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Prostate Cancer: Markers (MP60): Moderated Poster 60: Monday, September 13, 2021


Shi, Zhuqing; Yang, Wancai; Wei, Jun; Resurreccion, W. Kyle; Bhanji, Yasin; Pavlovich, Christian; Zheng, S. Lilly; Isaacs, William; Cooney, Kathleen; Helfand, Brian; Lu, Jim; Xu, Jianfeng

doi: 10.1097/JU.0000000000002095.01
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Germline testing for prostate cancer (PCa) is now recommended by clinical guidelines. A critical clinical utility is to predict prognosis. Ten genes involved in hereditary cancer syndromes (ATM, BRCA1, BRCA2, CHEK2, MLH1, MSH2, MSH6, PALB2, PMS2 and RAD51D) and HOXB13 have been recommended for testing. However, their roles in predicting PCa prognosis are inconsistent among studies, largely due to low mutation frequencies and small sample sizes in individual studies. The objective of this study is to synthesize evidence from all eligible studies via a meta-analysis.


PCa progression in this analysis was defined as either developing metastatic disease or dying from PCa. We searched PubMed on 01/26/2021 for published papers using keywords [(gene symbol of 11 guideline-recommended genes and NBN) or (germline)], [prostate] and [prognosis/progression/metastatic/lethal]. Pooled odds ratio (OR) was estimated in all races and in Caucasians only using fixed effect model (no evidence for heterogeneity, P>0.05).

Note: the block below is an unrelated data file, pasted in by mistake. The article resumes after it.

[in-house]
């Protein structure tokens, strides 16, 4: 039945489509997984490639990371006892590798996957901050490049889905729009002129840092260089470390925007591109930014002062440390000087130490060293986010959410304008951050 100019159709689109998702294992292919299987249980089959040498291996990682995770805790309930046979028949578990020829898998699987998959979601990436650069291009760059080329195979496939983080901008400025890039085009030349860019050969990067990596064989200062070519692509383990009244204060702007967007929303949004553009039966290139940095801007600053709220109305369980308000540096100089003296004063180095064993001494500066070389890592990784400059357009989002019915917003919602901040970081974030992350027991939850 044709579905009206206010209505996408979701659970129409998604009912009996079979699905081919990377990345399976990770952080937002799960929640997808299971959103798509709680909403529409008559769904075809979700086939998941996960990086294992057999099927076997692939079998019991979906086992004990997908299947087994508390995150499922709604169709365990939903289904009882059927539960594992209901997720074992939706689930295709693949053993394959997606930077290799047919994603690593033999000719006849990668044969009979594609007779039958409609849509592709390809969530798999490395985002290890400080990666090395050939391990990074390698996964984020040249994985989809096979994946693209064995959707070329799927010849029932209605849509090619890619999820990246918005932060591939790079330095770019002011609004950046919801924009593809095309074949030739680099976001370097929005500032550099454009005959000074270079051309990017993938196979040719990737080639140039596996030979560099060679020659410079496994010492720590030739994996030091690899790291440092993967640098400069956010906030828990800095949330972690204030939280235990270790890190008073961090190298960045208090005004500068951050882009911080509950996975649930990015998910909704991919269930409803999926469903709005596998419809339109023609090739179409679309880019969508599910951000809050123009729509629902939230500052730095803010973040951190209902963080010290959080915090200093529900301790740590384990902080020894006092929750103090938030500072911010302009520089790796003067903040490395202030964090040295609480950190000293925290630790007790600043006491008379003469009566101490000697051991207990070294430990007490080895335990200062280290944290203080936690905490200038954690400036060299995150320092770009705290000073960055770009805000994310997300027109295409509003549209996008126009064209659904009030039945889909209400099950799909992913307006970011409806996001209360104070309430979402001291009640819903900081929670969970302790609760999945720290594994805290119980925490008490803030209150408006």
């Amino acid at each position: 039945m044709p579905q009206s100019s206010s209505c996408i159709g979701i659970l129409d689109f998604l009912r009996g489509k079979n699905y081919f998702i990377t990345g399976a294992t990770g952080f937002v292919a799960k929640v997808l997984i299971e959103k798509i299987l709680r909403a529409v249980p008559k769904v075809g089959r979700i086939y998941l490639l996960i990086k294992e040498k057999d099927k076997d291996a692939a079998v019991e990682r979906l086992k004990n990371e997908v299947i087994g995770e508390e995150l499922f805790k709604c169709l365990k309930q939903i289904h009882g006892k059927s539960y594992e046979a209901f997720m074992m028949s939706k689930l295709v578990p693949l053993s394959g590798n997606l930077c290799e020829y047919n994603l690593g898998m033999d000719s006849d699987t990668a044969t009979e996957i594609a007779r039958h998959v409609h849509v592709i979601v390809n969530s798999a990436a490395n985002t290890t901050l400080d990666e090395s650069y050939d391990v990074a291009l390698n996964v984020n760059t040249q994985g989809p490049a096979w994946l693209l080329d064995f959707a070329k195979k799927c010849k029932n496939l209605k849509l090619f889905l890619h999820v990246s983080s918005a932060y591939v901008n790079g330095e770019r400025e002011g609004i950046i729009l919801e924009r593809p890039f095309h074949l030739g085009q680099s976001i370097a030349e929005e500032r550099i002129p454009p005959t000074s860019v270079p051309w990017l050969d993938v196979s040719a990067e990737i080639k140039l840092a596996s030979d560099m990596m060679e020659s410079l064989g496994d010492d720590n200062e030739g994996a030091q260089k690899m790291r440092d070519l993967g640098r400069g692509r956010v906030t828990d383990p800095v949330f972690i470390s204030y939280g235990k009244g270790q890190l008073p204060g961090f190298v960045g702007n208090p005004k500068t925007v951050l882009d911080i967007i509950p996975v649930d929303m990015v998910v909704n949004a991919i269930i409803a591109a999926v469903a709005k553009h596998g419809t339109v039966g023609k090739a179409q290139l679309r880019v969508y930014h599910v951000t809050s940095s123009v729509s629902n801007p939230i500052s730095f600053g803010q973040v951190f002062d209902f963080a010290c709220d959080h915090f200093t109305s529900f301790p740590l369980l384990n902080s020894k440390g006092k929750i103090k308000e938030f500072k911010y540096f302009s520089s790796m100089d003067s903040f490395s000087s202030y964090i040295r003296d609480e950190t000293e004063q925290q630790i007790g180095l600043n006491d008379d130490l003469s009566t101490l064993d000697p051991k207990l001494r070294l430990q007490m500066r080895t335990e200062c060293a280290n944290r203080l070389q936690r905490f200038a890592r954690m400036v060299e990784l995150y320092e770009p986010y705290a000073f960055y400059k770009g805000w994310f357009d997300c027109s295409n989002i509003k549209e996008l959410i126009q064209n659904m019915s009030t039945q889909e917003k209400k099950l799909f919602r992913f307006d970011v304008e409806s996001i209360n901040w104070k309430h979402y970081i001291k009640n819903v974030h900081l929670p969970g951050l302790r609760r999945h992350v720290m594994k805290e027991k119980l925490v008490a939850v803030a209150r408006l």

The search found 909 papers. After manual review, 898 papers were excluded for various reasons, including non-research papers (N=252), non-germline papers (N=220), and others (N=426). Combining results from the 11 remaining papers, rare pathogenic mutation carrier rates were significantly higher in progressors than non-progressors for five genes in all races (p<0.05): pooled OR (95%) was 4.70 (3.02-7.33) for BRCA2 (p<0.001), 2.38 (1.43-3.98) for ATM, 2.19 (1.35-3.55) for CHEK2, 3.43 (1.17-10.08) for PALB2, and 1.89 (1.23-2.90) for NBN (Figure 1). No significant difference was found for the 7 remaining genes (P>0.05) (Figure 2). Similar results were found in a Caucasian-only analysis.


For the first time, we systematically evaluated statistical evidence of guideline-recommend genes for predicting PCa progression using a meta-analysis. While 5 genes were implicated, no evidence was obtained for 7 other genes. These results may help urologists and genetic counselors to interpret results from germline testing.

Source of Funding:

This study was partially supported by grants from Department of Defense (W81XWH-16-1-0764, W81XWH-16-1-0765, and W81XWH-16-1-0766) and 3GoPath Laboratories LLC

© 2021 by American Urological Association Education and Research, Inc.